Settings xix


The ‘Settings’ sequence presents a chain of backdrops against which personal events and dramas were played out. Within the dynamic period preceding Seeing Things when Heaney deliberately swooped on anything that stimulated memory or association (DOD 320),  he allowed himself to be transported back by the poems that ‘came on’ to the sites, moments, models and emotions of primary experience, from where he weighed up what ‘in time … was extra, unforeseen and free’ (Markings I).

Settings xix sets out a diorama of memory à la Heaney that features things that might play/ have played a role in its genesis. The reader peeks in as if from behind glass or through a peep-hole.

Heaney paints a stage-set: something built and added to (a building or a city), equipped for maximum visibility, impact, composition and mood. (Well lighted); aesthetically pleasing (well laid out); its characters reminiscent of real circumstances (Tableaux vivants) or resemblances (costumed effigies) colour-coded from privileged kings (purple cloaks … crowns) to victims of tragedy (painted red … smeared with mud or blood).

What is on show mirrors very personal experiences tempered by associated emotions (the mind’s eye could haunt itself), the experiential effect (learn to read/ Its own contents) and the opportunity to re-classify his universe (meaningful order); ars poetica textbooks of old suggested linking things recalled (familiar places) within some kind of hieroglyphic mnemonic (code of images).

Heaney gives a neutral, ‘I-imagined-all-poets-would-do-it-like-this’ shrug: when something with poetic charge (portent) hit him he knew exactly how to respond (blinked and concentrated).

  • tableau vivant: “living picture”; term, borrowed from the French language, describing a still group of suitably costumed actors or artist’s models, carefully posed and often theatrically lit;
  • effigy: model of a person, figurine;
  • cloak: loose over-garment hanging from the shoulders;
  • smeared: streaked;
  • mind’s eye: memory of real events or imagination;
  • fixed: already decided, unchangeable;
  • meaningful order: that makes sense, that fits the chronology;
  • deliberately: intentionally, after careful thought;
  • code of image: symbol that becomes readable;
  • portent: sign, token, omen, what it stood for;
  • blink: close the eye briefly;


  • NC (183) takes the view that the sequence also celebrates the way memory may act restoratively within language and form. In Settings xix, this becomes explicit, with its image of ‘Memory as a building or a city’ and its citation of the ‘code of images’ which was part of the disciplined ‘art of memory’ in the Renaissance: (art of memory; Latin ars memoriae is any of a number of a loosely associated mnemonic devices, principles and techniques used to organize memory impressions, improve recall, and assist in the combination and ‘invention’ of ideas);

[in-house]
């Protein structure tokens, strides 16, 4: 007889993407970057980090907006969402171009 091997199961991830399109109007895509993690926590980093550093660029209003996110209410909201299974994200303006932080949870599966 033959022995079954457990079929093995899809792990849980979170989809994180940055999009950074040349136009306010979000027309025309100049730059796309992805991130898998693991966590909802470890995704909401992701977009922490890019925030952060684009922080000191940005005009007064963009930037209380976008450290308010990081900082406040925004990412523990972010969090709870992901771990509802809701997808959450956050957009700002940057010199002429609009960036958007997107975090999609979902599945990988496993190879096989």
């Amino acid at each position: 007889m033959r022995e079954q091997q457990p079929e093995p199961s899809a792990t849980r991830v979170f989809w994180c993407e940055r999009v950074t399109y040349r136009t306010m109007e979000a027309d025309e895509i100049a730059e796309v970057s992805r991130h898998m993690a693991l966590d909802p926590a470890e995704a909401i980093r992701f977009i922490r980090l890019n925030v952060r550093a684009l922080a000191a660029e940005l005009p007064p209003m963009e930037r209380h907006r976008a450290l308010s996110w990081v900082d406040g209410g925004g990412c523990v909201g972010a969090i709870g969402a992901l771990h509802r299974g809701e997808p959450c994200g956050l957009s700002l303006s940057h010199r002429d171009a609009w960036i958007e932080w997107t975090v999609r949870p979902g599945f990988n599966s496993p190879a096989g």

• NC 183-4 ‘Squarings’ is a series of hymns to portent and concentration, since to know portent in a setting is fully to appreciate the miraculousness of the ordinary, and to concentrate properly is to assimilate setting in a way that will eventually enable the reproduction of it in the new setting of the poem. The geometry of the sequence is, then, the plotting of a graph of the trajectory in which portent and concentration become self-aware enough to articulate them­selves; a process in which, as Settings xi has it, ‘accident got tricked into accuracy’, in which desire exceeds restraint, achieve­ment catches up with intimation, reach coincides with grasp in poems lucidly mobile with their own meanings;


  • The 48 poems of the ‘Squarings’ sequences follow an identical format (12 lines in 4 triplets}; Heaney suggests the format just happened that way: ‘given, strange and unexpected’ … ‘I didn’t quite know where it came from but I knew immediately it was there to stay’) DOD 321;
  • 4 triplets; line length based on 10 syllables; unrhymed;
  • 2 sentences; the narrative flow of the first (to do with data and provenance) is split by dash, colon and mid-line punctuation balanced against enjambed lines; the second short sentence focuses on dealing with the poetic charge of memory;
  • vocabulary of designs by which the mind orders its reality: ‘building’ ‘city’, ‘ fixed associations’ ‘meaningful order’;
  • veiled references to historical and contemporary disorder, say a Shakespeare play/ the troubles in Ulster;
  • ‘red’ either ‘painted’ as denoting wealth or ‘smeared’ denoting violence;
  • poetic tips rather than a discourse on method: Heaney replaces learned rhetoric of ancient theorists by his own responses to poetic charge: ‘blinked’, ‘concentrated’;
  • Heaney is a meticulous craftsman using combinations of vowel and consonant to form a poem that is something to be listened to.
  • the music of the poem: twelve assonant strands are woven into the text; Heaney places them grouped within specific areas to create internal rhymes , or reprises them at intervals or threads them through the text:

  • alliterative effects allow pulses or beats, soothings or hissings or frictions of consonant sound to modify the assonant melodies; this is sonic engineering of the first order;
  • for example, the final four lines are dominated by alveolar sounds – [l] and plosives [d] [t] alongside velar plosives [k] [g[ , bilabial plosives [p] [b], nasals [m] [n];
  • a full breakdown of consonant sounds and where in the mouth they are formed is to be found in the Afterthoughts section;